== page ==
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Growing up, Babak Ganjei had regularly scheduled playdates with “Friends.” Specifically, Chandler and Joey, the screwball odd couple on the popular ‘90s TV show.
“Every Friday at 9 p.m., I would be hanging out [with them] for a half hour,” he told The Huffington Post. “It builds a relationship over time.”
The camaraderie he feels with the duo ― and also with Jerry Seinfeld, the Fresh Prince and Frasier ― was the inspiration for a series of impressionistic paintings he made of ‘90s sitcom living rooms, rendered dreamily to show the spaces as they swirl around in his memory.
His aim was to capture the potency of nostalgia, and to recall how he viewed the shows as a teenager, as opposed to now, when he’s closer to the age of the characters.
“It would seem boring to create a direct representation,” Ganjei said of his vibrant works. “If you wanted to find a picture you can Google it. You can find a picture of anything. A lot of these series are based on memories. It’s almost dreamlike, trying to recall a dream there are always cracks and imperfections. It makes it more interesting.”
Ganjei began the series while wistfully imagining having a space of his own. As an artist with a son, he’s still unable to afford an apartment with ample personal space, and the sitcoms of his youth are aspirational settings in that regard. Of course, much has been written about how unrealistic it is that Rachel and Monica ― struggling baristas and caterers ― or Carrie Bradshaw can afford such lavish, centrally-located living spaces. Nevertheless, the shows uphold the dream of working and living comfortably in urban areas.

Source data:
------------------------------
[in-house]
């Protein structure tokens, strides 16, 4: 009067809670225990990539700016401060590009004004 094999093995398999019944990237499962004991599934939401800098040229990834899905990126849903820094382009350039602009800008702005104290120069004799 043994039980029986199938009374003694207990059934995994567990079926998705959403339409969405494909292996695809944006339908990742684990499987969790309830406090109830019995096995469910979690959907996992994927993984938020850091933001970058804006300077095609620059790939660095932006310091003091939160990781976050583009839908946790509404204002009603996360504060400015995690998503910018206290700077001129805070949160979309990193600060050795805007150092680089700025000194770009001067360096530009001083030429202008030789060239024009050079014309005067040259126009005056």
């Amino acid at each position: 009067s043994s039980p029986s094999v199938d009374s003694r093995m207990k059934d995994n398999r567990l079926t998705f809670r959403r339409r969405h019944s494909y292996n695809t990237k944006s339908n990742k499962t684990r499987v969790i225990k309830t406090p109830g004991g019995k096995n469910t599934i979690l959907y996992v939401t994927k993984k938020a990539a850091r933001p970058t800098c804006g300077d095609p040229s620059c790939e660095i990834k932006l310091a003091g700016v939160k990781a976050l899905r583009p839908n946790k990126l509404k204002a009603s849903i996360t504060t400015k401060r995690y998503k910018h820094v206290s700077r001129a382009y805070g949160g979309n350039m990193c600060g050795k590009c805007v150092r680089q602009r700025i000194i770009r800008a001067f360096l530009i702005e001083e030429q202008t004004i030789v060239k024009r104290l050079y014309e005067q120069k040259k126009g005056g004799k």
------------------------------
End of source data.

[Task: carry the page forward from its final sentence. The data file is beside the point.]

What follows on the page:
“Being a successful artist I still share a room with my son, and he’s getting big now so space is becoming a real issue and the greatest luxury I could ever afford,” Ganjei said. “An old rerun of ‘Frasier’ was playing once and I realized I was watching it through the eyes of a teenager as I had done when the show initially aired. Then Frasier said he was 41 and I panicked because I’m not far from that. It made me realize I may not have a space for myself but I’ve spent years living in the living rooms of [these characters].”
He added that the process of painting the spaces has been a therapeutic means of meditating on his own living situation. “The process of painting and reclaiming the spaces for myself just became quite a cathartic process as I panic about what we are going to do in real life,” Ganjei said.
When asked which ‘90s sitcom living room he’d prefer to occupy himself, he wasn’t sure. He said his idealistic side would prefer the space from “Seinfeld,” but that Chandler and Joey’s easy-going quarters appeal to him, too.
In addition to being nostalgic for the era depicted in the shows, Ganjei says he misses the communal, emotive nature of TV-watching during that period, which has been changed by the binge-watching power of streaming services.
“I do watch a lot of TV but I think the nature of it has changed a lot. These shows are still from a time of weekly scheduling and I think that plays a big part in our fondness for them. I remember the time slots for the shows,” Ganjei said. “We can binge-watch box sets now, but we’re not growing over time with the characters or the space.”
View Babek Ganjei’s paintings below, and in his shop.